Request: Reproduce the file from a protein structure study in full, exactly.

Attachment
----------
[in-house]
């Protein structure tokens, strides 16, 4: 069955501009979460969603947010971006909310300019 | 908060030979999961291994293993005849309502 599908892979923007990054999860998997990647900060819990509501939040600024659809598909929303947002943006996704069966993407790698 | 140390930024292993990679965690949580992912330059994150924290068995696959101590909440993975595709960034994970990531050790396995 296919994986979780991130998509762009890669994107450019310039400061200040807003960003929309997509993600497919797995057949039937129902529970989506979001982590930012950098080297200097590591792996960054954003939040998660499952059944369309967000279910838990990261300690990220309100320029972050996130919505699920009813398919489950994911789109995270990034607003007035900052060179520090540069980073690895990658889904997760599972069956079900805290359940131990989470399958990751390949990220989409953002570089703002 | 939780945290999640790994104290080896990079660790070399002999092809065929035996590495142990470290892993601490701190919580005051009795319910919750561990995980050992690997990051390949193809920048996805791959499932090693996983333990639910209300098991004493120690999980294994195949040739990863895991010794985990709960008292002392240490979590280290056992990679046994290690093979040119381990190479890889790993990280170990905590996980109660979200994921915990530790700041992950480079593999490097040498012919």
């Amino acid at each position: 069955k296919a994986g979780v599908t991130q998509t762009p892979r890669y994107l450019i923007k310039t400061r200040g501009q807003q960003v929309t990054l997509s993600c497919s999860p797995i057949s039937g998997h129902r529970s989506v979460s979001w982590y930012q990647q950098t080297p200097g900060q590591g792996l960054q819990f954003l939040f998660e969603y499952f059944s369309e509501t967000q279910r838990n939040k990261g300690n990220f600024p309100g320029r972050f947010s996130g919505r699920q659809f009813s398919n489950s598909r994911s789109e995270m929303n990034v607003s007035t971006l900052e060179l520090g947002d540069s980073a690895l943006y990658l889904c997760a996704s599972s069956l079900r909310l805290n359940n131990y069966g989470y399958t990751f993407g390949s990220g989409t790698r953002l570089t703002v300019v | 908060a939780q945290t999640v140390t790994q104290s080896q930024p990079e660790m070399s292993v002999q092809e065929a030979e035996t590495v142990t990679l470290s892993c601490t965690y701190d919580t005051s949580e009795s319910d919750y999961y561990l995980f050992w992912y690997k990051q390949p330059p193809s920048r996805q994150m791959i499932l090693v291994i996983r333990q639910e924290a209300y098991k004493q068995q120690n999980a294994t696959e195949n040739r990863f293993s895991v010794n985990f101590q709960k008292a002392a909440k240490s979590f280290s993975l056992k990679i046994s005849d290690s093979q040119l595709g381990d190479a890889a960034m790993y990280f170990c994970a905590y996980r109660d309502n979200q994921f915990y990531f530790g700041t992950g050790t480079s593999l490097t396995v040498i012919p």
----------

[in-house]
């Protein structure tokens, strides 16, 4: 069955501009979460969603947010971006909310300019 | 908060030979999961291994293993005849309502 599908892979923007990054999860998997990647900060819990509501939040600024659809598909929303947002943006996704069966993407790698 | 140390930024292993990679965690949580992912330059994150924290068995696959101590909440993975595709960034994970990531050790396995 296919994986979780991130998509762009890669994107450019310039400061200040807003960003929309997509993600497919797995057949039937129902529970989506979001982590930012950098080297200097590591792996960054954003939040998660499952059944369309967000279910838990990261300690990220309100320029972050996130919505699920009813398919489950994911789109995270990034607003007035900052060179520090540069980073690895990658889904997760599972069956079900805290359940131990989470399958990751390949990220989409953002570089703002 | 939780945290999640790994104290080896990079660790070399002999092809065929035996590495142990470290892993601490701190919580005051009795319910919750561990995980050992690997990051390949193809920048996805791959499932090693996983333990639910209300098991004493120690999980294994195949040739990863895991010794985990709960008292002392240490979590280290056992990679046994290690093979040119381990190479890889790993990280170990905590996980109660979200994921915990530790700041992950480079593999490097040498012919």
């Amino acid at each position: 069955k296919a994986g979780v599908t991130q998509t762009p892979r890669y994107l450019i923007k310039t400061r200040g501009q807003q960003v929309t990054l997509s993600c497919s999860p797995i057949s039937g998997h129902r529970s989506v979460s979001w982590y930012q990647q950098t080297p200097g900060q590591g792996l960054q819990f954003l939040f998660e969603y499952f059944s369309e509501t967000q279910r838990n939040k990261g300690n990220f600024p309100g320029r972050f947010s996130g919505r699920q659809f009813s398919n489950s598909r994911s789109e995270m929303n990034v607003s007035t971006l900052e060179l520090g947002d540069s980073a690895l943006y990658l889904c997760a996704s599972s069956l079900r909310l805290n359940n131990y069966g989470y399958t990751f993407g390949s990220g989409t790698r953002l570089t703002v300019v | 908060a939780q945290t999640v140390t790994q104290s080896q930024p990079e660790m070399s292993v002999q092809e065929a030979e035996t590495v142990t990679l470290s892993c601490t965690y701190d919580t005051s949580e009795s319910d919750y999961y561990l995980f050992w992912y690997k990051q390949p330059p193809s920048r996805q994150m791959i499932l090693v291994i996983r333990q639910e924290a209300y098991k004493q068995q120690n999980a294994t696959e195949n040739r990863f293993s895991v010794n985990f101590q709960k008292a002392a909440k240490s979590f280290s993975l056992k990679i046994s005849d290690s093979q040119l595709g381990d190479a890889a960034m790993y990280f170990c994970a905590y996980r109660d309502n979200q994921f915990y990531f530790g700041t992950g050790t480079s593999l490097t396995v040498i012919p």